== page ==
In Australia, sportsbetting and gaming operator Tabcorp Holdings Limited has reportedly agreed to pay a fine worth approximately $34.6 million in order to settle a money laundering case brought by the government’s Australian Transaction Reports And Analysis Centre (AusTRAC) financial intelligence agency.

According to a report from the Camden Haven Courier newspaper, Tabcorp Holdings Limited has additionally agreed to make a number of admissions that it had not sufficiently complied with Australia’s federal anti-money laundering and counter-terrorism financing laws.

The newspaper reported that AusTRAC filed a civil suit against Tabcorp Holdings Limited in 2015 alleging that the Melbourne-based firm had not properly monitored customer behavior as is mandated by law before adding extra contraventions to its claim in April of last year. As a result, the operator was purportedly facing a multi-billion-dollar fine as each of the 236 suspected infractions carried a penalty of $13.8 million.

The Camden Haven Courier reported that Tabcorp Holdings Limited released a statement to the Australian Securities Exchange on Thursday explaining that the admitted contraventions had not been deliberate and that it was pleased to have reached an agreement with AusTRAC.

“We will continue to work cooperatively with AusTRAC going forward,” read a statement from David Attenborough, Chief Executive Officer for Tabcorp Holdings Limited.

Tabcorp Holdings Limited moreover declared that it had strengthened its anti-money laundering and counter-terrorism funding efforts by introducing a new internal monitoring program it described as “a material improvement on its former program”. It stated that it had also made “substantial” investments in improving its customer transaction monitoring systems by employing a chief risk officer, establishing a financial crimes risk taskforce and expanding its anti-money laundering and counter-terrorism financing teams.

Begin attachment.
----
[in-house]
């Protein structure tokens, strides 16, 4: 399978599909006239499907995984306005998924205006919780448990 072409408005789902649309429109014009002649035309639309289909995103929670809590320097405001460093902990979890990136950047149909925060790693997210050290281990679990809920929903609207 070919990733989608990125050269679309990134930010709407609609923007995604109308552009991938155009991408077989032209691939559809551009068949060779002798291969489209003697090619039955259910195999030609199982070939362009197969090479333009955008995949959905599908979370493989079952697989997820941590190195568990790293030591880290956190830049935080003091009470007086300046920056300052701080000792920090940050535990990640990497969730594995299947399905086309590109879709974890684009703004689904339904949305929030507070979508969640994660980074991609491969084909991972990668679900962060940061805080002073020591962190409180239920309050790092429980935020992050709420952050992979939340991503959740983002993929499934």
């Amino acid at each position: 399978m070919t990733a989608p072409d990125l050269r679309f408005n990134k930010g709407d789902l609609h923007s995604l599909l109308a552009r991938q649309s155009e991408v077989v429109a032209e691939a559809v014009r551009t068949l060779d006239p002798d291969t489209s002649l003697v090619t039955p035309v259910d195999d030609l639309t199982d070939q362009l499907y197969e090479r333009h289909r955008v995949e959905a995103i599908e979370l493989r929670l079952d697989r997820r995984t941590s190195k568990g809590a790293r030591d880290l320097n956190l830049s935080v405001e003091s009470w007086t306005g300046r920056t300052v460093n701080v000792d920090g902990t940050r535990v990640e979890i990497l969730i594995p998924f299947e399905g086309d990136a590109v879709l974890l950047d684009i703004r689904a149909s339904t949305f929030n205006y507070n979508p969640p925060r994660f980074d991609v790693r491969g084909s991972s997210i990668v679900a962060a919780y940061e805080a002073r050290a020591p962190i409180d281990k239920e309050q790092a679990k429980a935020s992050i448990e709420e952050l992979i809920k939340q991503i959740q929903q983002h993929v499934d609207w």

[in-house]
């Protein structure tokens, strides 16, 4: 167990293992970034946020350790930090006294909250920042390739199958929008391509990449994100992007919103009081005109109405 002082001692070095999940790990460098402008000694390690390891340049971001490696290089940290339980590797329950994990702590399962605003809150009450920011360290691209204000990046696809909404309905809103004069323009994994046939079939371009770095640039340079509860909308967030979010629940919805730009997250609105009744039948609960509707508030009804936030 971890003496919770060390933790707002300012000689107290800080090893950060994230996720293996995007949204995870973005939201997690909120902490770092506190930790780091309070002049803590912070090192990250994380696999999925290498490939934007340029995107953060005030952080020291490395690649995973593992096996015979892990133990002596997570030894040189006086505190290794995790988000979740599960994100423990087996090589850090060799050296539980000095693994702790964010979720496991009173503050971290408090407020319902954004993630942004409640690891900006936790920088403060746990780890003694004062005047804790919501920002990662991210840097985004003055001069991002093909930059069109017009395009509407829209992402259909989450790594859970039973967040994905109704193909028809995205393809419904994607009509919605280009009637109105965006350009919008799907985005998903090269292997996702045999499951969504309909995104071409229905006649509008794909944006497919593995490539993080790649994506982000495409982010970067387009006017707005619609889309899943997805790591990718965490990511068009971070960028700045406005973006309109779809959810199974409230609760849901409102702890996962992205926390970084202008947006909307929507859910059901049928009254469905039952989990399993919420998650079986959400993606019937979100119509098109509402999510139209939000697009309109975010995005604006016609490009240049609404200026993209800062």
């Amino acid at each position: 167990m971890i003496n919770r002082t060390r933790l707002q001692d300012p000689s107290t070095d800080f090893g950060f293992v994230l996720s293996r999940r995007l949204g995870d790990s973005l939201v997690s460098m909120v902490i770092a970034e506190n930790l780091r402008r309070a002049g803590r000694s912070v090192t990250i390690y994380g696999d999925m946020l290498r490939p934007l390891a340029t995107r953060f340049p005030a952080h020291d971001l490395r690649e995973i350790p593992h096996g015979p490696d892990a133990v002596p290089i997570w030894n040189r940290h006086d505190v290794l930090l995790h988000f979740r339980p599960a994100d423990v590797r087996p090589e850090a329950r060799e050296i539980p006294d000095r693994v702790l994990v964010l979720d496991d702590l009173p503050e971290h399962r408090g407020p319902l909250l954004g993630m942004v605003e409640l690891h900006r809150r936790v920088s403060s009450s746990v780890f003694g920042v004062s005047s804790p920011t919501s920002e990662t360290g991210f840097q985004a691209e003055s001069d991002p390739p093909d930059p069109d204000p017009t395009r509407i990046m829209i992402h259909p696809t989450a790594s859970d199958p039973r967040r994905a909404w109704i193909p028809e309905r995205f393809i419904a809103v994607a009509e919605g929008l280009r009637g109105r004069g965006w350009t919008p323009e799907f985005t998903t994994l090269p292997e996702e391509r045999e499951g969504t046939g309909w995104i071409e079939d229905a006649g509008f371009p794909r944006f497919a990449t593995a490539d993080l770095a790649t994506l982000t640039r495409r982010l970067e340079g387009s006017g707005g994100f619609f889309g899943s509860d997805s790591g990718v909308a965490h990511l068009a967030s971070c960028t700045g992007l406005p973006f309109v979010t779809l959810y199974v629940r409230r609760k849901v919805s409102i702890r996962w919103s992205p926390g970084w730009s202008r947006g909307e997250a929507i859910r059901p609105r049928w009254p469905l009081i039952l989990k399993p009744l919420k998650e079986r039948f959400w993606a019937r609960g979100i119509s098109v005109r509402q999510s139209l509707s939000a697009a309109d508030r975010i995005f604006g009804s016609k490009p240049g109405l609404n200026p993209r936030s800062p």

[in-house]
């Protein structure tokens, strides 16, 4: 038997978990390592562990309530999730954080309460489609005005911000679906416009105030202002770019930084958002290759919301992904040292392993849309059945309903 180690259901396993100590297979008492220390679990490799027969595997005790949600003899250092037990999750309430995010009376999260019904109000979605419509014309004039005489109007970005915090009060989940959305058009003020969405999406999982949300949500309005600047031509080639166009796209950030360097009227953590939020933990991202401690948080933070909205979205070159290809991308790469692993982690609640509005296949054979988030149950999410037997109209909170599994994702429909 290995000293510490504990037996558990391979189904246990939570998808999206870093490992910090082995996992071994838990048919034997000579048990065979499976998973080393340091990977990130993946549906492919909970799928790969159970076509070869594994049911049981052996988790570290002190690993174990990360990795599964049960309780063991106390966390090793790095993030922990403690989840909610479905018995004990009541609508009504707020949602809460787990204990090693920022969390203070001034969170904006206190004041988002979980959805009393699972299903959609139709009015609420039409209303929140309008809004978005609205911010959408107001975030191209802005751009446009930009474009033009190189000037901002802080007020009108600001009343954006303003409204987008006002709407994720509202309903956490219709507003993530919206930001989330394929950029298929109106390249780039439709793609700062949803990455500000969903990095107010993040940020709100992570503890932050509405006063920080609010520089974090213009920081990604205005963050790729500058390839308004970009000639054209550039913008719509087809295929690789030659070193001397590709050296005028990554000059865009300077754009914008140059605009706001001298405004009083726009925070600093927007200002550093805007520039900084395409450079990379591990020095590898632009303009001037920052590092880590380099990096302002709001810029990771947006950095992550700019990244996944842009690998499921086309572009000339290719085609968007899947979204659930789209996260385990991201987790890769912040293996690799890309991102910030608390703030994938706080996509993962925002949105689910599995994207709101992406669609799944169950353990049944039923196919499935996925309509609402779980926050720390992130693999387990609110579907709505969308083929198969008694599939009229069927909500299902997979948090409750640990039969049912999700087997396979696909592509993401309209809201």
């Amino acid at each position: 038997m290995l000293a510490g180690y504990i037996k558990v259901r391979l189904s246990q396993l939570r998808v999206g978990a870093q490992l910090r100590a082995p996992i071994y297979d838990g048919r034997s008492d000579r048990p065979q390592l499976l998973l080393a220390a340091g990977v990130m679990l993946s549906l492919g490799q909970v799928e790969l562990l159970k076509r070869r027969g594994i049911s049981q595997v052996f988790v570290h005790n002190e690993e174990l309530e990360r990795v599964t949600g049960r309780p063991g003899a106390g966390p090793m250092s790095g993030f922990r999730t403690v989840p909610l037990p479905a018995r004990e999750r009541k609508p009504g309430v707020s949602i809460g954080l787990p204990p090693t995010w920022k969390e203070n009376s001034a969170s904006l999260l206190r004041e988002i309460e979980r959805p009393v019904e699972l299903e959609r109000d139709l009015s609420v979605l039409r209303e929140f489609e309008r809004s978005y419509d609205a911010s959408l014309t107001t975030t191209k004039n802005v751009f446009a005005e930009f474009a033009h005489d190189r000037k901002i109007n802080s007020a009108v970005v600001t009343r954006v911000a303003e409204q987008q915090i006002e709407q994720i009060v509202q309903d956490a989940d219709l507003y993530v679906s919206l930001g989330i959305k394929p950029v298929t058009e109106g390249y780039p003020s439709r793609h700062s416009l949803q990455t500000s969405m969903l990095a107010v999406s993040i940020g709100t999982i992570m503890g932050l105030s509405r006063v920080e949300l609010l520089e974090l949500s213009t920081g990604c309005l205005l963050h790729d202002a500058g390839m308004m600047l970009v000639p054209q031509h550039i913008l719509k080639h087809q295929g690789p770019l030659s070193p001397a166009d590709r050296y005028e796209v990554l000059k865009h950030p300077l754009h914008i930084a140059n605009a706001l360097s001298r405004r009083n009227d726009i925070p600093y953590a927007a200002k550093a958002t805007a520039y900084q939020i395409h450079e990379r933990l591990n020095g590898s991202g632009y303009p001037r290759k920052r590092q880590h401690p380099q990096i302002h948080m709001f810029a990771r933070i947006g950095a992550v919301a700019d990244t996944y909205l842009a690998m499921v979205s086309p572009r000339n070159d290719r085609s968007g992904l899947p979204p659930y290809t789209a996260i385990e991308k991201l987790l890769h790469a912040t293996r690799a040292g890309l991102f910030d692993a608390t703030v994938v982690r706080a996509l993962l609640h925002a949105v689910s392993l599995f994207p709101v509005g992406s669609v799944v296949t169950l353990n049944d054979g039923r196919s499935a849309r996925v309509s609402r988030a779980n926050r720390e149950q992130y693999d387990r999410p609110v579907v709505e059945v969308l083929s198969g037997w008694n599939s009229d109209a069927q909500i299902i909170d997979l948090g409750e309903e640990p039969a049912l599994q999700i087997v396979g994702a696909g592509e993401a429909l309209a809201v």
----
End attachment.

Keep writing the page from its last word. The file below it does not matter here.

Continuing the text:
In related news, Tabcorp Holdings Limited could be about to face fresh competition in its long-running effort to buy fellow sportsbetting and gaming operator Tatts Group after the Australian Financial Review newspaper reported that a consortium that includes multi-national private equity group KKR And Company and global investment banking firm Macquarie Group Limited is poised to make a second offer.

The syndicate, which is known as Pacific Consortium, failed with an initial $5.3 billion bid for Brisbane-based Tatts Group in December but is now reportedly considering a return with the added firepower of an offshore bookmaking giant. The Australian Financial Review alleged that the consortium has opened negotiations with several international operators such as William Hill and Paddy Power Betfair concerning the prospect that one of these might want to join its takeover effort and ultimately acquire the wagering operations of the nation’s largest bookmaker.

For its part, Tabcorp Holdings Limited had its own $8.1 billion offer for Tatts Group approved in October and earlier declared that it expects to complete the takeover by the summer subject to the receipt of necessary regulatory approvals.